A problem commonly encountered in the empirical literature is measurement error. While most studies provide good estimates of a loan's equity (utilising loan-to-valuation ratios, indexed for changes in regional housing prices), they frequently fail to identify individual shocks to a borrower's ability to repay.[1] Instead, papers often rely on regional economic data, such as regional unemployment rates, as a proxy for individual shocks. Gyourko and Tracy (2014) find that the attenuation bias from using regional variables may understate the true effect of unemployment by a factor of 100. With a loan-level dataset, I have access to borrower and loan characteristics, but similarly resort to more aggregated proxies such as the regional unemployment rate where necessary.

As noted above, studies of the determinants of mortgage default in Australia have been scarce. Read et al (2014) use a hazard model framework and find that loans with riskier characteristics and higher servicing costs are more likely to enter arrears. However, very few loans in their sample have negative equity, preventing a thorough analysis of the implications of negative equity. Likewise, a lack of foreclosures in their dataset prohibits their examination. In a survey of borrowers that underwent foreclosure proceedings, Berry, Dalton and Nelson (2010) find that a combination of factors tend to be involved in foreclosures, with the most common initial causes being the loss of income, high servicing costs and illness. However, the sample size of this survey is low, partly reflecting low foreclosure rates in Australia. Kearns (2019) examines developments in aggregate arrears rates in Australia and concludes that the interaction of weak income growth, housing price falls and rising unemployment in some regions, particularly mining-exposed regions, have contributed to an increase in arrears rates in recent years.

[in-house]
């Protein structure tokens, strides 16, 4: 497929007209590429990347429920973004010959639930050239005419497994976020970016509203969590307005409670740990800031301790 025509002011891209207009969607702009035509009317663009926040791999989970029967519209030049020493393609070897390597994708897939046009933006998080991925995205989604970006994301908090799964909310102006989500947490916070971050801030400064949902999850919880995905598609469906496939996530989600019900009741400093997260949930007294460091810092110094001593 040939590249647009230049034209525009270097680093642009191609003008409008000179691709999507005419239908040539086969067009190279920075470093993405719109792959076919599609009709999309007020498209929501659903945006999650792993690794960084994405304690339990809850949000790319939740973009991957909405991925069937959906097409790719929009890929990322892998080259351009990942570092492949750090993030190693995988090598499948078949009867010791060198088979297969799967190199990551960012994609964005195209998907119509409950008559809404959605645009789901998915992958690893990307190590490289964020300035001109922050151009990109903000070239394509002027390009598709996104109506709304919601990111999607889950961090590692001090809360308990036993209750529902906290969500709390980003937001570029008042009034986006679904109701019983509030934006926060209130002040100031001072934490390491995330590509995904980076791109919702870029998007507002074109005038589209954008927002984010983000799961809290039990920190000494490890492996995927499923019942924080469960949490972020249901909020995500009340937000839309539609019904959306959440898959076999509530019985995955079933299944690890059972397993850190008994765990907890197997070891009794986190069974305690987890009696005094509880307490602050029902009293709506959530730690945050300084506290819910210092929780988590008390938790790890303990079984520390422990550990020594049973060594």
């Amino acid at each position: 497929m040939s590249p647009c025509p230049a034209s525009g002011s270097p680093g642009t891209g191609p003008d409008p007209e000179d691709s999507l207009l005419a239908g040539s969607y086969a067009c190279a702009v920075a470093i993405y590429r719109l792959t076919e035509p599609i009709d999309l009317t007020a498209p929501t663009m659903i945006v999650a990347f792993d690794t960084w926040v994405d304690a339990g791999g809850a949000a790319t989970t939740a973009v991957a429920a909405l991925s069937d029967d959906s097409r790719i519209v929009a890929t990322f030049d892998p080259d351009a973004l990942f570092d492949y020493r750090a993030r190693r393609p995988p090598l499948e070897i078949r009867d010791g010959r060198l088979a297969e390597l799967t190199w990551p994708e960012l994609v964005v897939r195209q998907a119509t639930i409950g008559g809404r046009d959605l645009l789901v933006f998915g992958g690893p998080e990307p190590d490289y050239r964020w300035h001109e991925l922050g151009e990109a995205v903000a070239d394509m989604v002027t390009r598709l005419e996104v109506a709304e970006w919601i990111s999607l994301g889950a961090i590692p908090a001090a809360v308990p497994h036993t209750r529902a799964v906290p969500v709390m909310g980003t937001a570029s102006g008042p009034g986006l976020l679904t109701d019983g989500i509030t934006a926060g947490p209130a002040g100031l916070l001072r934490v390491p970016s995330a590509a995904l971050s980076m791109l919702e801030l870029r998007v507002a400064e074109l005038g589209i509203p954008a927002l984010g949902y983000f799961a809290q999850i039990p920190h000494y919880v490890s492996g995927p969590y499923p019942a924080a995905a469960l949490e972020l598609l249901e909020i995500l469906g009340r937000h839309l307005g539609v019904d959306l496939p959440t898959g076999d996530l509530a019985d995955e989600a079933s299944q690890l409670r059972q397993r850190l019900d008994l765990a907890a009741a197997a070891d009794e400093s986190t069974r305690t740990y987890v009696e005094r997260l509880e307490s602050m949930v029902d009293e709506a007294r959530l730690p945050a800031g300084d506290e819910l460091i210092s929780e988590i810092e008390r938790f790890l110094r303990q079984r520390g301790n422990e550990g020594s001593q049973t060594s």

Empirical research examining the implications of regional stress events for mortgage default has been limited, but Gerardi et al (2008) show that this can be a fruitful exercise. When predicting defaults during the early stages of the financial crisis, they show that models estimated using data on the early 1990s Massachusetts recession and housing downturn outperform models estimated using a broader dataset of US loans from 2000 to 2004. This is attributed to the lack of loans with negative equity through the latter period and highlights the need for an appropriate sample period. An earlier study by Deng, Quigley and Van Order (2000) compares models estimated for loans in California and Texas through 1976 to 1992, when California experienced strong housing price growth and Texas was affected by an oil price shock and housing price declines. They find that coefficients tend to be larger for the Texan loans and conclude that unobservable differences between the regions may be important; these differences could include nonlinearities associated with the stress event.